I'm a Stay-at-Home Mom. I don't have the added burden of having to juggle my family and my career. But still....sometimes I feel like I can't win. No, that's not true....I honestly feel like I win every day. It sounds hokey to say it, but there are successes each day to be celebrated...some bigger than others....some days I need to look reeeeeeaaaaaaaaallllllllyy hard to find that something...but it's always there.

But my days are not without stress.

Being the primary caregiver for three young children is stressful.

BUT.

That's not to say that I don't fully support and appreciate the CTFD method. I think, in my life, it applies less to me as a "parent" and more to me as a "mommy." As in, I'll never calm down about my role as a parent to these three wonderful little beasts. I CAN, though, calm down about what the hell other mommies are doing all day with their wonderful little beasts.

I can stop comparing myself against other mommies.
I can stop judging other moms for the choices they make that work for their family.
I can stop competing (in my mind) with the moms I emulate. Learn from them, yes. Compete? No.
I can stop keeping up with the Pinterest goddesses. Just, like, cold turkey stop. My kids won't even know what they're missing.

My kids are happy. My kids are healthy. My kids are thriving. So tonight, I will Calm the F* Down.

Lesson Learned:
I think I need to bookmark The Daddy Complex and re-read this post often. "Calming Down" isn't typically in my repertoire. It needs to be. Starting now.

But wait! The first grade school supply list came out today. OHMYGOD. I'm not ready! We're just now hitting our lower-anxiety, summertime stride! He still refers to his kindergarten teacher as "my teacher," and refuses to discuss the possibility that she'll have new kindergartners when he starts school again. And why did they stop selling the only brand of dairy-free yogurt that Evan will eat at our Whole Foods? Now I have to pick the berry bits out of the Silk Strawberry yogurt and, I tell you what, it is even less glamorous than it sounds. And Max! He's going to be leaving my for THREE mornings a week! What will I do without my stream-of-consciousness chatterbox by my side? And the other day, he said he didn't like pink anymore. He said pink is for girls. I reminded him that colors are for everyone, and he said he still liked pink, but not to wear. Is it because that annoying neighbor kid said that "Tinkerbell" isn't "manly" enough? Can I shield Max from annoying neighbor kids forever? And is Molly really getting enough Mommy Time? I mean, I'm constantly juggling between her and the boys. I don't read to her enough. Shouldn't I be singing her more nursery rhymes? Have I EVER taught her the Itsy Bitsy hand motions? And when, WHEN, am I going to enroll us, any of us, in a Mommy and Me Yoga class? I've been trying to do one with ANY of the kids for SIX YEARS and haven't gotten around to it. So, WHEN?! GLOBAL WARMING. BIO-TERRORISM. HATRED. LIARS, CHEATERS, MEAN GIRLS, MOTHERS WHO ALLOW THEIR TODDLER TO TAKE THE TOY RIGHT OUT OF MY BABY'S HANDS WITHOUT APOLOGY OR CONSEQUENCE.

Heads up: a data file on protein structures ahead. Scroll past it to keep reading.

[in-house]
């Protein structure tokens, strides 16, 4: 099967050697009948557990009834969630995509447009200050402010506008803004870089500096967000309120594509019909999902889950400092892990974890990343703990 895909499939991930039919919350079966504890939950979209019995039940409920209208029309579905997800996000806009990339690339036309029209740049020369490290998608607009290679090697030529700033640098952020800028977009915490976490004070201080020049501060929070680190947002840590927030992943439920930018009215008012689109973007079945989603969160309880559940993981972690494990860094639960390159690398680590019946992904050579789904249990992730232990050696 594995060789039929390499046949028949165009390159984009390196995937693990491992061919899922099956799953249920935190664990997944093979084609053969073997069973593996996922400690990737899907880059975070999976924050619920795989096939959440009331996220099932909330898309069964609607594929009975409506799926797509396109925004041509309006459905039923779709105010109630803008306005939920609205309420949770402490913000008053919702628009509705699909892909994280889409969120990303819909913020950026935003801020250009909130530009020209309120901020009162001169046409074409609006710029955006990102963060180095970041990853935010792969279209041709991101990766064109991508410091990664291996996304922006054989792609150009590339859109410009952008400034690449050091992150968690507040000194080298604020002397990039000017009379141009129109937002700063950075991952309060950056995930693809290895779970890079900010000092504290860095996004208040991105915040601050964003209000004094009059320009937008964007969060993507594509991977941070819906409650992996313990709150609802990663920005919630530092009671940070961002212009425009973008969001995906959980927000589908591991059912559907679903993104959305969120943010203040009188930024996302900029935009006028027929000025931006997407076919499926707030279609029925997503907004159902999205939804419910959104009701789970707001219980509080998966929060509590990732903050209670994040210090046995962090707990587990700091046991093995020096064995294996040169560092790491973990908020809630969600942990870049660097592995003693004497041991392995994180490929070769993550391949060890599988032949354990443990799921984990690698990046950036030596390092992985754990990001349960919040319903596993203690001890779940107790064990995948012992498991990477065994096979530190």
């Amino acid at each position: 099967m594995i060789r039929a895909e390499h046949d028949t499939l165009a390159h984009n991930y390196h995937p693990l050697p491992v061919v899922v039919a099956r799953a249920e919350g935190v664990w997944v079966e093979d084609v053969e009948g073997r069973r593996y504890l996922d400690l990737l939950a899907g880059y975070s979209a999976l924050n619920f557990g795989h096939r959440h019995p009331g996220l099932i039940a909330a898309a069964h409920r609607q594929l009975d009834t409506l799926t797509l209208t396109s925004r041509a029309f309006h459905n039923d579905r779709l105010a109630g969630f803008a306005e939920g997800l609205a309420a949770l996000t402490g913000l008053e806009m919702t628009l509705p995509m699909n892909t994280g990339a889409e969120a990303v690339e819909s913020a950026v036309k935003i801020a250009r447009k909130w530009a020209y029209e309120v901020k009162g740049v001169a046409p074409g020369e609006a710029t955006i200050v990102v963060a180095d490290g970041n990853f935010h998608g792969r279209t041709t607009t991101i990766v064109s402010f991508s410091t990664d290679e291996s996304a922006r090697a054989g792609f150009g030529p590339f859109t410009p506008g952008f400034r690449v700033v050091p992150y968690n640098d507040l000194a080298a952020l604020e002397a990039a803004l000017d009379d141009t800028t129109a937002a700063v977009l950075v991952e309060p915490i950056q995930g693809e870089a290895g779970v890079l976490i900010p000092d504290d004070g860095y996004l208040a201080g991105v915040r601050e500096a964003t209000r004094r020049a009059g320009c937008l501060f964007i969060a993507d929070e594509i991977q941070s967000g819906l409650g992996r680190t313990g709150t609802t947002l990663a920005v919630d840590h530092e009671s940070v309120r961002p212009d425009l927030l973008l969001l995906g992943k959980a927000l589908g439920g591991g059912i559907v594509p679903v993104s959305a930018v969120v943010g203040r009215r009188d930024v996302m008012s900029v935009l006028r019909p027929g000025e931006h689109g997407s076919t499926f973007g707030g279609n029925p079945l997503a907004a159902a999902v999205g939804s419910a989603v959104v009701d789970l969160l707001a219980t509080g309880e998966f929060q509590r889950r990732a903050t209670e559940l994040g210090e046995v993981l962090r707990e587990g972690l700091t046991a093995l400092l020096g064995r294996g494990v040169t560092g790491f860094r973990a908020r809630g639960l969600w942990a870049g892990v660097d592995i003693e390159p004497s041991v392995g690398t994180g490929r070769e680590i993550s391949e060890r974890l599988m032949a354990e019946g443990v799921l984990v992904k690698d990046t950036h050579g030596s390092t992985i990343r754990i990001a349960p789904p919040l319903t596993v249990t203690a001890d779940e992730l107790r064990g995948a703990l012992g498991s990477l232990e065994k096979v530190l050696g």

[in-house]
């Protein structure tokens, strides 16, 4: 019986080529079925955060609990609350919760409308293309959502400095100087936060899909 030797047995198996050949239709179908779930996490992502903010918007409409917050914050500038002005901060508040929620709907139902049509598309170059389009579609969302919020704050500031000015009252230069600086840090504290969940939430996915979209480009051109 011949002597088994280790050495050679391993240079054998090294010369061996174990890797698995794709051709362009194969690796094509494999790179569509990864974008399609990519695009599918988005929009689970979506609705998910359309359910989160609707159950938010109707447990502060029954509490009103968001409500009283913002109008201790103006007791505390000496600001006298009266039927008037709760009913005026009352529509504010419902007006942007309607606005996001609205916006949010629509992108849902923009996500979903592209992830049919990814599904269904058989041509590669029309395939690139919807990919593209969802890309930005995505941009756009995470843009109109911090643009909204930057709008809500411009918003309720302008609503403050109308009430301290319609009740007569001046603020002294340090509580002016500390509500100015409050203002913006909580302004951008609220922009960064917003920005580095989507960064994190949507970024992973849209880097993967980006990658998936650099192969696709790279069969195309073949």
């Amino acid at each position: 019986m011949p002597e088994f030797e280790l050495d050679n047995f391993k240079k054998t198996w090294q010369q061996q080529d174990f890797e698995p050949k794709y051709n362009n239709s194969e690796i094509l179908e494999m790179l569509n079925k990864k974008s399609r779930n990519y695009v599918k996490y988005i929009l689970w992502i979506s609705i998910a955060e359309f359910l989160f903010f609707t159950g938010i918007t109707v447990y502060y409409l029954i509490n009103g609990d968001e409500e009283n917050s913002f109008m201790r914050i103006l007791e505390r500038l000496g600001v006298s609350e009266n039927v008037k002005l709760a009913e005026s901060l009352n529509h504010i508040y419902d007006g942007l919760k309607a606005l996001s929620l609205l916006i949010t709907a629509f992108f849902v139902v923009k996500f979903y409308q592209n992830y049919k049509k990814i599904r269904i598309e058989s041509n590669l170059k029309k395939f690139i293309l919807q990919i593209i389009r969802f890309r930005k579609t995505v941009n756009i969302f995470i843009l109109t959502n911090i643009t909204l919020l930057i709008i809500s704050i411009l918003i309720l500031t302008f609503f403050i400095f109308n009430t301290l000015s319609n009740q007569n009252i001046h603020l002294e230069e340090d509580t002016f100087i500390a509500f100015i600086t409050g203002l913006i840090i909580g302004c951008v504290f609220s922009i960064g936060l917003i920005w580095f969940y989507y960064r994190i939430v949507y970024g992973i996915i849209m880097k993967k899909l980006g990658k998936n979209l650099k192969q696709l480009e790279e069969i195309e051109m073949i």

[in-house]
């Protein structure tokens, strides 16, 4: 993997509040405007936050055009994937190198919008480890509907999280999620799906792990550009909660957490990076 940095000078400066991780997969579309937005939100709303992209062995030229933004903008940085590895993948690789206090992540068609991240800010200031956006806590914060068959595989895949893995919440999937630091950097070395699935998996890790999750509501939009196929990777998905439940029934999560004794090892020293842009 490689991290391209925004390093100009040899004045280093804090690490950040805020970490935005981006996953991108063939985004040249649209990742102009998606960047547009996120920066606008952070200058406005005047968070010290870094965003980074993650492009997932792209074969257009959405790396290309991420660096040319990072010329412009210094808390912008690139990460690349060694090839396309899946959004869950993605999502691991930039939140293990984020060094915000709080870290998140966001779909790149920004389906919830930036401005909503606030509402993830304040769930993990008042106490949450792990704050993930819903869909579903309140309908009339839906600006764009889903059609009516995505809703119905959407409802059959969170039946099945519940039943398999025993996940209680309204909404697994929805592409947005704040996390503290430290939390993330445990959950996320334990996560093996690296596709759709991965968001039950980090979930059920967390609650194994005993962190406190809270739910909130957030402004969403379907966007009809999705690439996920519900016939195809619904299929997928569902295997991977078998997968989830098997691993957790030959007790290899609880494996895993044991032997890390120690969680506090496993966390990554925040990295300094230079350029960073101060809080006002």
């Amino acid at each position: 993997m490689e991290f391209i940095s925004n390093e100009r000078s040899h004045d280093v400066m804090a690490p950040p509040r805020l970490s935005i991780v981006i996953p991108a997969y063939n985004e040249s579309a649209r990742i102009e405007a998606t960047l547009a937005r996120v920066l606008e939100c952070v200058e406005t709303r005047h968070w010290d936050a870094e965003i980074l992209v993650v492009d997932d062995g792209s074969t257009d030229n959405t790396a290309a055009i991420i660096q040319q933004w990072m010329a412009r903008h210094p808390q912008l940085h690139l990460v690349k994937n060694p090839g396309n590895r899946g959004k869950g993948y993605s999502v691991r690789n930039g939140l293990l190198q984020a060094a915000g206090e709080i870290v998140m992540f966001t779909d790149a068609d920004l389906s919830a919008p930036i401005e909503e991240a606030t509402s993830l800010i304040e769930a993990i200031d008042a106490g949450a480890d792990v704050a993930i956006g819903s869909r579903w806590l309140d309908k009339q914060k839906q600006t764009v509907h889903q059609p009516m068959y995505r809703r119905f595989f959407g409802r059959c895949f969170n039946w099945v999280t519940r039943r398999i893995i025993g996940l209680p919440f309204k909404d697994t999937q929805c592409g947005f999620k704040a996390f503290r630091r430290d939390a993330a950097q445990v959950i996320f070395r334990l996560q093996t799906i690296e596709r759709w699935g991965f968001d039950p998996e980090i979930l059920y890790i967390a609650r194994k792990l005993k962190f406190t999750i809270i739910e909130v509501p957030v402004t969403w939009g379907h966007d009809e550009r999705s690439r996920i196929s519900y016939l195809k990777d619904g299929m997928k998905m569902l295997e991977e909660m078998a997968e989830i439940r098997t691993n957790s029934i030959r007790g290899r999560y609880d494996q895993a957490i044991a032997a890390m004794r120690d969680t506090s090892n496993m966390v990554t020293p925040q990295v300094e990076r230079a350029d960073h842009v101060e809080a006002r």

Deep breath.

Caaaaaaaallllmmmm.

Okay. I'm good.
Startinnnnnnnggggg...............Now.

Sunday, July 14, 2013

slip slidin' away

It's disappearing. Right before my eyes, it's slipping away. We're really only about halfway through summer, but that means we're HALFWAY through summer. And I don't know about where you live, but here, the first half of summer has been nothin' but rain. Our summer to-do list? Practically untouched. In addition to our upcoming beach trip, there's a lot left to cross off: hikes, parks, playgrounds, picnics, pool days, playdates, and....well, I'm sure I know two little boys who could help round out that list of "P" words....

It's been a weird summer. But we've still managed to keep busy and happy. And I'm just soaking in my time with my two big boys before I send them off to school in just a few short weeks. Evan? FIRST grade? I can't think of it. And Max? Three days a week? As much as I'm hoping that he'll find his new school a better fit, I'm going to miss that kid....and the wacky things he says....

So it's been a fast-as-lightning, monsoon-soggy kind of summer, but it's still Summer. And Summer is For Fun.

Playing in our new Sensory Garden is Fun!











Painting with Water is Fun!

Making a Fairy Garden is Fun!


Peach Picking is Fun!





Playing on the new Patio after breakfast is Fun!


Art Projects are Fun!




Playing at the Cousins' House is Fun!

Fourth of July Parades are Fun!
(But having to take the requisite picture is not fun. Or easy)



 (Yup. Those were the best that we got.)

But watching the parade is Fun!


(Baby Signing for "More" Parade is Fun and Cute.)

Playing at Mom Mom and Pop's House with the Uncles' Vintage Toys is Fun!

Trying to keep up with the Big Boys on the Spider Web is Hard.

Catching up on Lost Time with your Brother is Fun!

Playing Doctor is Fun!

Playing Dress-Up is Fun!
(Evan does not prefer to dress up.)

MORE Inside Art Projects are Fun!
(This time, magic swirly color prints with shaving cream)





And if you might put the shaving cream in your mouth, yogurt is a good substitute for 
Swirly Color Fun!

But when you're 16 months old, there is, unfortunately, such a thing as
Too Much Fun.

Lesson Learned:
It's not over yet! And the weather forecast for this week looks hot and humid. Like it's supposed to be. Still time to soak it in before we slip, slide away, right into the school year....Oh, and Target? You can take your school supply section and shove it because some of us aren't quite ready to see your shiny safety scissors and perfectly pointy Crayolas, okay?